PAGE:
What do we still need to learn?

This preliminary data collection using case series analysis preceding a randomized clinical trial acknowledges several limitations:

  • Retrospective Nature: The study lacks predictability for the longevity of NaturalVue results, with no predictive element for participants still wearing the lens post-study.
  • Non-Random Selection: Participants were intentionally selected based on dissatisfaction with their previous correction, showing at least -0.50D progression, making it hard to generalize the results.
  • Small Sample Size: With only 32 participants, caution is needed when extrapolating the findings to a broader population.
  • Lack of Control Group: The absence of a control group limits the ability to compare the efficacy of NaturalVue directly to other interventions.
  • Methodological Issues: No standardized refraction technique, cycloplegic refraction, or axial length data raises concerns about result consistency and interpretation.
  • Limited Study Duration: The short study duration and varied wear times for NaturalVue (6 to 25 months) may not fully capture its long-term effectiveness.
  • Need for Larger Study: A prospective, randomized study with a control group is essential to address these limitations and provide more robust insights into NaturalVue's effectiveness in combination therapy and across different stages of myopia management.

Further research could tell us how effective NaturalVue might be as part of a combination therapy as well as providing data on a larger number of participants with more children at different stages of their myopia management ‘journey’ and if refractive changes coincide with changes in axial length. 


Title:  Case Series Analysis of Myopic Progression Control With a Unique Extended Depth of Focus Multifocal Contact Lens

Authors: Cooper, Jeffrey; O’Connor, Brett; Watanabe, Ronald; Fuerst, Randall; Berger, Sharon; Eisenberg, Nadine; Dillehay, Sally M

Purpose: To determine the rate of myopia progression in children fit with a commercially available extended depth of focus (center distance) multifocal soft contact lens with attributes theoretically expected to slow the progression of myopia.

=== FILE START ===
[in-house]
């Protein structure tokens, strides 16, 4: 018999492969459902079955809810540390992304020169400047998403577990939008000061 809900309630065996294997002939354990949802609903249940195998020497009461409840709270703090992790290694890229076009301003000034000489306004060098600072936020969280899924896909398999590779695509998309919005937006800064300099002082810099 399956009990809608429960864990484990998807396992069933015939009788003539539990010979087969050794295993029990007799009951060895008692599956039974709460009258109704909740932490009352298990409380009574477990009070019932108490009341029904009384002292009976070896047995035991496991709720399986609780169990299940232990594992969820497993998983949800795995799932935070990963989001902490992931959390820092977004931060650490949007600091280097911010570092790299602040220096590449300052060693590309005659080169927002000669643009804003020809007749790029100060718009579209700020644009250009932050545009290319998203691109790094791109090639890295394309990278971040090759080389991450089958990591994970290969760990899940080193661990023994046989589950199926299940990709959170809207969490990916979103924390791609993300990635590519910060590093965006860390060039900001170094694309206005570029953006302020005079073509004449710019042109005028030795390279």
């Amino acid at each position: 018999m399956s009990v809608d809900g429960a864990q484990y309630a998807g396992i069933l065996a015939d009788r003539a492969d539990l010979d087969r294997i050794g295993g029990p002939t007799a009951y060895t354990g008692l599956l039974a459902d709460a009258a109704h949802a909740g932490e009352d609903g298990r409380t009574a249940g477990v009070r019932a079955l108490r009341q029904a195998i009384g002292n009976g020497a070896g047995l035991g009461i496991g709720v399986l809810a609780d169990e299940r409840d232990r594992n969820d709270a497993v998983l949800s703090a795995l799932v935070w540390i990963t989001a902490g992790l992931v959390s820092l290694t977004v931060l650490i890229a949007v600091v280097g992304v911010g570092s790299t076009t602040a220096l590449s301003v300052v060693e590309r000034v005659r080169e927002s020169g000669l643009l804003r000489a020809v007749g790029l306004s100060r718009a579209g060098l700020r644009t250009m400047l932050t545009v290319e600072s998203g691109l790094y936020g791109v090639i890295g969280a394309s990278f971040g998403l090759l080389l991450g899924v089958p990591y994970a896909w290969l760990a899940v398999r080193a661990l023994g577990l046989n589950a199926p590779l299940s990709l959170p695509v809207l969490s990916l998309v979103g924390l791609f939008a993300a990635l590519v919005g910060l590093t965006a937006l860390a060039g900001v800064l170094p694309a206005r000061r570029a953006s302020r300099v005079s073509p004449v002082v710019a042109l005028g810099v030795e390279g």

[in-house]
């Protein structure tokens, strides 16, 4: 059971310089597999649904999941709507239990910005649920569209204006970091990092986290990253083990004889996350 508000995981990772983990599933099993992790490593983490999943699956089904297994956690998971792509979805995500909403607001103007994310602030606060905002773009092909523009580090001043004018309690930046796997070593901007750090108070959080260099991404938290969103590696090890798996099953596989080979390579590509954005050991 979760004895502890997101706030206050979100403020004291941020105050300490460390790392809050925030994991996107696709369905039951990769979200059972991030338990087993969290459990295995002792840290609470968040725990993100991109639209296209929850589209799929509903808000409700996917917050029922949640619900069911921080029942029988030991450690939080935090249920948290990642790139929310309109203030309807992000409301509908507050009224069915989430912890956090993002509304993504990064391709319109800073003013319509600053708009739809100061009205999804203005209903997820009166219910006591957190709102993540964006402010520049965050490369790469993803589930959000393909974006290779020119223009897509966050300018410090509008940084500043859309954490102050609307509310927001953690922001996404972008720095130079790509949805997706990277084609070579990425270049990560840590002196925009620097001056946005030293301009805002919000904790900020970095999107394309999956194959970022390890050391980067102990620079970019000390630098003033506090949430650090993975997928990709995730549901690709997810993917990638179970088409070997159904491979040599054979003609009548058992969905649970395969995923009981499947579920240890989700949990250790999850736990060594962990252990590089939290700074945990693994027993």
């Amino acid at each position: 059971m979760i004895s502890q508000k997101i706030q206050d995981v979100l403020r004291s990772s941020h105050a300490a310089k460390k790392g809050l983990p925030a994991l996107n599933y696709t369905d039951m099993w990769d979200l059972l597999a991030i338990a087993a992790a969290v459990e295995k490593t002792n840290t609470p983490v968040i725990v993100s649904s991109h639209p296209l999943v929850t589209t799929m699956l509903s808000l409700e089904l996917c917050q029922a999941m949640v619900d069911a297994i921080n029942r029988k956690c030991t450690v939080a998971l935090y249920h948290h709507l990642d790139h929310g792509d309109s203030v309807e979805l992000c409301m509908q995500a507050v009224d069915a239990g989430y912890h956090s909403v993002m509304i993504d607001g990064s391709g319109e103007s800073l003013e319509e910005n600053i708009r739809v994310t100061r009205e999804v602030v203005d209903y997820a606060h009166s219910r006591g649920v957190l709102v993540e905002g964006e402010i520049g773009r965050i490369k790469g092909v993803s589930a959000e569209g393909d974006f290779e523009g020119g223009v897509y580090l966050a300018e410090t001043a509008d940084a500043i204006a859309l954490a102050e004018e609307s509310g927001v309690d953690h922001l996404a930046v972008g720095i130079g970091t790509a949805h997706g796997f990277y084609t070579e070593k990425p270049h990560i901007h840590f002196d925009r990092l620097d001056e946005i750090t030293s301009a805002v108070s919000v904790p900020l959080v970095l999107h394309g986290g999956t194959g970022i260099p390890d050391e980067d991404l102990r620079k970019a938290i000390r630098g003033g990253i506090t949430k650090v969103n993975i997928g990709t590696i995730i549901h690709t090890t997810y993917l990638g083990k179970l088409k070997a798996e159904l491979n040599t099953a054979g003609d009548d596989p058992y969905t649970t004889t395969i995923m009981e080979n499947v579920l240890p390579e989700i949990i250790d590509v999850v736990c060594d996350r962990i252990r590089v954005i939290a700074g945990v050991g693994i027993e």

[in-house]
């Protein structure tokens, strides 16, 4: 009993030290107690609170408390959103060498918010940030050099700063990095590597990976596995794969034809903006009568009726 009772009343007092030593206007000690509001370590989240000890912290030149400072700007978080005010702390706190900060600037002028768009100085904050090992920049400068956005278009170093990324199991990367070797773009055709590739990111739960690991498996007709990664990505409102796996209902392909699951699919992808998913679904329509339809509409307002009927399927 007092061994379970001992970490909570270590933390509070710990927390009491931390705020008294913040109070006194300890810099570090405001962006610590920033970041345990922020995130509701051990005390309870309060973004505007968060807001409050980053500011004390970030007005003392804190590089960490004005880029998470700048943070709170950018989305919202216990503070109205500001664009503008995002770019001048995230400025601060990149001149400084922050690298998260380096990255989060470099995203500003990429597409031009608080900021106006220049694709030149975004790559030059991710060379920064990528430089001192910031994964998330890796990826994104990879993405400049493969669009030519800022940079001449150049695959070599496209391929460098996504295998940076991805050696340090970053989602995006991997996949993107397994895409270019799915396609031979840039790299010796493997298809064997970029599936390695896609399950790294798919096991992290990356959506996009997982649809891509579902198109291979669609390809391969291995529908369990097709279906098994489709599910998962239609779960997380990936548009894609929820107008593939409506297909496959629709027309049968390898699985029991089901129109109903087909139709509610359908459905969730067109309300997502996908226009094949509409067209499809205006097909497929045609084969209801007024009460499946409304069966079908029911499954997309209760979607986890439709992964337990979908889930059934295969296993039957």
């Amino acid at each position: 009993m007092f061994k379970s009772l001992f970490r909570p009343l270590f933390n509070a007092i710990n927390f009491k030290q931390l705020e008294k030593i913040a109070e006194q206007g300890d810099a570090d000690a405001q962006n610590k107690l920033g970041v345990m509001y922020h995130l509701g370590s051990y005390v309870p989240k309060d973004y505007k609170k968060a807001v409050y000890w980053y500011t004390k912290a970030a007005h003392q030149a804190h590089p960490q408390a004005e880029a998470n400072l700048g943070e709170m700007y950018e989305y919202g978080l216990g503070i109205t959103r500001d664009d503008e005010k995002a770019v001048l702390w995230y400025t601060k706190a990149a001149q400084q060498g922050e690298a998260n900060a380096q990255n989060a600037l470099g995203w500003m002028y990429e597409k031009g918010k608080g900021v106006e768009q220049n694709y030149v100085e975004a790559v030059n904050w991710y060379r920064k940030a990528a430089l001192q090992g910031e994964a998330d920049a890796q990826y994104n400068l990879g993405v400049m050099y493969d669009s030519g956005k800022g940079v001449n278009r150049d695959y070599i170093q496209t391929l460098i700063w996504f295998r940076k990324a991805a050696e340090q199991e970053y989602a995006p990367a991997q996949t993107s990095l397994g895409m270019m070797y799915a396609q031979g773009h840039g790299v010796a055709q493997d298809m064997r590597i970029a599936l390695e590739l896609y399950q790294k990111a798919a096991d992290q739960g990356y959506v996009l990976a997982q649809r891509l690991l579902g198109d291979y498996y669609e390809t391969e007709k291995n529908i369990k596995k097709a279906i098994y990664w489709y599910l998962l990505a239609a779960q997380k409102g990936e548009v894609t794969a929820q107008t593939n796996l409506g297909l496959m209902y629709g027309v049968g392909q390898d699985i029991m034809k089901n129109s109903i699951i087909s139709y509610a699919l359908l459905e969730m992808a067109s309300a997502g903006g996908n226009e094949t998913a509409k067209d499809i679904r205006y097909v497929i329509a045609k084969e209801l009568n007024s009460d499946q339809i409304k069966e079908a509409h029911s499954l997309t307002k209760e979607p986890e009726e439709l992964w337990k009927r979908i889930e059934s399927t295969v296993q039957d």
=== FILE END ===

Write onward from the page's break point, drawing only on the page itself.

Methods: A retrospective case series analysis of 32 patients (ages 6-19 years, mean 10.98±2.95) from 10 practice locations was performed. At initial presentation, 44% wore spectacles, 37.5% spherical soft contact lenses, 15.6% a different soft multifocal contact lens, and 3% orthokeratology lenses. All participants showed progression of at least -0.50 diopter with current corrections and were fit with an extended depth of focus (center distance) multifocal soft contact lens (NaturalVue Multifocal 1 Day Contact Lenses; Visioneering Technologies, Inc., Alpharetta, GA). Follow-up time was 6 to 25 months (mean: 10.94±4.76).

Results: Reductions in the annualized rate of myopic progression from -0.85 D per year ±0.43 D to -0.04 D per year ±0.18 D (P<0.00000) OD, -0.90 D per year ±0.57 D to -0.03 D per year ±0.17 D (P<0.00000) OS were observed. These data represent a reduction of 95.4% OD and 96.25% OS. Approximately 98.4% of the children showed reduction of annualized myopic progression; 91% showed a decrease of 70% or greater. Overall, 81.25% showed complete halting of myopic progression, including 6.25% demonstrating myopic regression.

Conclusions: This unique extended depth of focus (center distance) daily disposable multifocal contact lens was effective in slowing myopic progression in these children. These findings add to the growing evidence that center distance multifocal soft contact lenses may slow the progression of myopia.

[Link to abstract]

Meet the Authors:

About Ailsa Lane

Ailsa Lane is a contact lens optician based in Kent, England. She is currently completing her Advanced Diploma In Contact Lens Practice with Honours, which has ignited her interest and skills in understanding scientific research and finding its translations to clinical practice.

Read Ailsa's work in the SCIENCE domain of